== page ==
Thirteen US rowers fall ill after the world championships but team official rules out Rio’s dirty water as the cause.
A new sewage system will be built in Rio de Janeiro to help clean up the water for the sailing events at the 2016 Olympics, organising committee chief Carlos Nuzman said Wednesday.
Several rowers became ill during a recent Olympics test regatta in Guanabara Bay.
“The problem will be solved by the beginning of the Games next year,” Nuzman told reporters on a visit to London. The Rio Games run August 5-21.
German sailor Erik Heil said he suffered a serious bacterial infection and spent several days undergoing treatment at a Berlin hospital on his return home from Rio.
Nuzman said the improvement of water quality was “a key priority” and a “serious matter”, affirming that the port of Marina da Gloria should “be totally cleaned up by the end of the year”.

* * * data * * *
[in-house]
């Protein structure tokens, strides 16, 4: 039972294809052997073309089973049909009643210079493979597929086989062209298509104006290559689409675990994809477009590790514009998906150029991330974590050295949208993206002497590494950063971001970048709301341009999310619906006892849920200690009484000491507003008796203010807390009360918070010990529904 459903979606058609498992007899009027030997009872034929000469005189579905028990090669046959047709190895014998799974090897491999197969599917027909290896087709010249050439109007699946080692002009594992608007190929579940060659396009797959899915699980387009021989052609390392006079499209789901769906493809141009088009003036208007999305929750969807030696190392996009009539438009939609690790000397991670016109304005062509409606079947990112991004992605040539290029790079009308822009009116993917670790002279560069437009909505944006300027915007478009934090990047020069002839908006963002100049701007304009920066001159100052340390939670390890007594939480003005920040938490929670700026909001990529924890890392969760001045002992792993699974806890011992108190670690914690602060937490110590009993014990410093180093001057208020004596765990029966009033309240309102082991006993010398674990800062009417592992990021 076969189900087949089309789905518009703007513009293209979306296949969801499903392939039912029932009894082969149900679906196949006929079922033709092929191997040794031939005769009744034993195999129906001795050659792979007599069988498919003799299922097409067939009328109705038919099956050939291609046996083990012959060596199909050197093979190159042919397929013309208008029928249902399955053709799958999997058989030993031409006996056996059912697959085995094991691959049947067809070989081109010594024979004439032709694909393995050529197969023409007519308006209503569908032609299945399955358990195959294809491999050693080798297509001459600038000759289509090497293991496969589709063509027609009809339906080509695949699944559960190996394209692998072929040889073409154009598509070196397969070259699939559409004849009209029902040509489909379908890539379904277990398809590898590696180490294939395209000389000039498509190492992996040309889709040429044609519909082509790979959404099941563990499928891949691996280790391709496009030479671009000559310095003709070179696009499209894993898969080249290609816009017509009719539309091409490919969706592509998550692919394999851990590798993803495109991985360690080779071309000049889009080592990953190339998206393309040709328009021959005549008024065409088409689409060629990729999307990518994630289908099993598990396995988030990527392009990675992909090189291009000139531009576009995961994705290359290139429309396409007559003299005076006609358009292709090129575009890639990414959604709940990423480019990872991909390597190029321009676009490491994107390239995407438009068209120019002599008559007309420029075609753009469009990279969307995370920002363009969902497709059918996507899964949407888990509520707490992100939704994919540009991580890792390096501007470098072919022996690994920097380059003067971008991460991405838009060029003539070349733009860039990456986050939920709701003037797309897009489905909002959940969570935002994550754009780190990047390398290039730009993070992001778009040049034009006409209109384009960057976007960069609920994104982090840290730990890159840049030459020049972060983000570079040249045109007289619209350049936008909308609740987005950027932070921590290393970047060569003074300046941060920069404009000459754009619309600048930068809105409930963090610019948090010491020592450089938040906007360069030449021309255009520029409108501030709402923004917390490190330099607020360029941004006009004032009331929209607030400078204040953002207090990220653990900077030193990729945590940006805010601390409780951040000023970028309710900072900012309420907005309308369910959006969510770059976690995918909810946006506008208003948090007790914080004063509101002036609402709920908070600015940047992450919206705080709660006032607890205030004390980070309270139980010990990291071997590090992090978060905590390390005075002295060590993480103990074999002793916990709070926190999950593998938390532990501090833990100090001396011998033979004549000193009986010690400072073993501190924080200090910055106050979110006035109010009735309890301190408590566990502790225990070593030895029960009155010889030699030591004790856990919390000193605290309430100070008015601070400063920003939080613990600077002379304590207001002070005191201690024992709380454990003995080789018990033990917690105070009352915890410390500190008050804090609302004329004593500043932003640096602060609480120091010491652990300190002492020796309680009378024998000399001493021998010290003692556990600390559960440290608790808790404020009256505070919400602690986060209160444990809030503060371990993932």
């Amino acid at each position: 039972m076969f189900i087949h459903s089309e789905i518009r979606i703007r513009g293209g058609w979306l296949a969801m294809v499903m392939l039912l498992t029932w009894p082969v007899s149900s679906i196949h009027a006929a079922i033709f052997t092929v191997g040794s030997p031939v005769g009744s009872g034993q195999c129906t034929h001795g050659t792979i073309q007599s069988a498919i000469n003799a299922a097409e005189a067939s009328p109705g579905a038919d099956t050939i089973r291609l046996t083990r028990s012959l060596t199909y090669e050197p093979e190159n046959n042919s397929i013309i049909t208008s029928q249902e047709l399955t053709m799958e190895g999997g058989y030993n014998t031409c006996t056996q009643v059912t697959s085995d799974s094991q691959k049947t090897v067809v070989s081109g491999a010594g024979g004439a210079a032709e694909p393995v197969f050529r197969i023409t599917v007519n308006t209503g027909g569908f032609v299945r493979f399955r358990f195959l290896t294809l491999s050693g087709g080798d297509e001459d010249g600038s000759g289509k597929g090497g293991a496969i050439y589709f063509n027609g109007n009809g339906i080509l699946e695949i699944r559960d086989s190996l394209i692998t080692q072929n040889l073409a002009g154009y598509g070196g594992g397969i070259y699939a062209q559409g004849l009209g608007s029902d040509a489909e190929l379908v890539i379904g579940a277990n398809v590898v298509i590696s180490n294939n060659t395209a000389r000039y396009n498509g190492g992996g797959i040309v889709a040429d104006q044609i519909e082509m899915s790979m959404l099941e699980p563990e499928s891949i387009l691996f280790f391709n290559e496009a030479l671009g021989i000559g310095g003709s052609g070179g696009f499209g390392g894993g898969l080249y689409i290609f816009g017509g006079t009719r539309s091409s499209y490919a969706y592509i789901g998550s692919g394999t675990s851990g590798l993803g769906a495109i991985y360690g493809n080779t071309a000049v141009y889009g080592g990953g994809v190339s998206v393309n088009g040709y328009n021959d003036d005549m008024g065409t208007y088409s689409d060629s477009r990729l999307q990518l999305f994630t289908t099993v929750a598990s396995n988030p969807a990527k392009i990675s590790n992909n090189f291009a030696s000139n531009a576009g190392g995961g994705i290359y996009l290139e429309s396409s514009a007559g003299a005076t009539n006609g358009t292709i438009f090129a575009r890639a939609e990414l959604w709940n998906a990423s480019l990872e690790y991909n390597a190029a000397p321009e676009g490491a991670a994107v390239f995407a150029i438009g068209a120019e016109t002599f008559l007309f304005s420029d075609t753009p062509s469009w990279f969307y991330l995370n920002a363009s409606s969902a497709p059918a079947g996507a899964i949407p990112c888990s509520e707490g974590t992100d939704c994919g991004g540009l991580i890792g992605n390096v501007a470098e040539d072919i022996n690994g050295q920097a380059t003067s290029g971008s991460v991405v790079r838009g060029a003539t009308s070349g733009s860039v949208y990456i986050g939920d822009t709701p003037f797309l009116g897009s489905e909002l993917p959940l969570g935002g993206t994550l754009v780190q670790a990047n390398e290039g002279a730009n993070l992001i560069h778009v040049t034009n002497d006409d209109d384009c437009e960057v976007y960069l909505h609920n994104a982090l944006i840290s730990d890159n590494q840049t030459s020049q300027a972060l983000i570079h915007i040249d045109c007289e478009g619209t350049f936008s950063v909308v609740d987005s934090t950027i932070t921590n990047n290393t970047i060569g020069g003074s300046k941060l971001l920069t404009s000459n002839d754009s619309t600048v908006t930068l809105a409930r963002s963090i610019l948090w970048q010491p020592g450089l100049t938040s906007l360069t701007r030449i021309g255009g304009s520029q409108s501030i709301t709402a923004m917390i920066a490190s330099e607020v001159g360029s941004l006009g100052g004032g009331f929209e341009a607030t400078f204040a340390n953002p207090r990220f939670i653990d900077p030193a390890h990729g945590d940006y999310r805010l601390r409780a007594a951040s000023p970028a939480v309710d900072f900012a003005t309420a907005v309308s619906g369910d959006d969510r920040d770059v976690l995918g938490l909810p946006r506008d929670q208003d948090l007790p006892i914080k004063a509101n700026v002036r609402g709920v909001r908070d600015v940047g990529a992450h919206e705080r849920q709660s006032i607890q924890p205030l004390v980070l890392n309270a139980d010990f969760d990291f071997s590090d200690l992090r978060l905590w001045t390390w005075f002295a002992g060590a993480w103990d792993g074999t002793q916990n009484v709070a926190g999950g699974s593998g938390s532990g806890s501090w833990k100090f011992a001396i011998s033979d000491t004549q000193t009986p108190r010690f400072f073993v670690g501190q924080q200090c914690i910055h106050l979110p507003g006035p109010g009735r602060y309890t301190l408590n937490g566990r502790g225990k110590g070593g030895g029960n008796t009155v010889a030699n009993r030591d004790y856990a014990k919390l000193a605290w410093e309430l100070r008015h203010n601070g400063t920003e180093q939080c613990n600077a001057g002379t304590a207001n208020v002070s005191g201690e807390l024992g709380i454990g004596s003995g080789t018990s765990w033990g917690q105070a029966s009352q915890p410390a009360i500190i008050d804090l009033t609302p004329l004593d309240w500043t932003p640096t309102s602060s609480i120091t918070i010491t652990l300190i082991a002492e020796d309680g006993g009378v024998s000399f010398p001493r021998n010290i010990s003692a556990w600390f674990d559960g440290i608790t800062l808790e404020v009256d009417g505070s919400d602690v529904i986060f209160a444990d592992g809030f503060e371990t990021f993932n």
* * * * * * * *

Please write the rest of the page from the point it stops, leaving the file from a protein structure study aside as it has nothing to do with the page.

Scientists at a Rio de Janeiro research institute found a new “super-bacteria” that is resistant to antibiotics in the waters where sailors will compete in the Olympic sailing events in 2016.
The bacteria is normally found in hospital waste and can cause urinary, gastrointestinal and pulmonary infections, officials with the Oswaldo Cruz Foundation said.
In addition, dead fish had also washed up on the banks of a Rio de Janeiro lake that’s slated to hold the rowing competitions.
Fish die-offs are a frequent occurrence in Rio’s waterways, which are choked with raw sewage and garbage.
The latest incident, affecting thousands of small silvery fish called twaite shad, began several days ago at the Rodrigo de Freitas lake, where the Olympic canoeing and rowing events are to be held.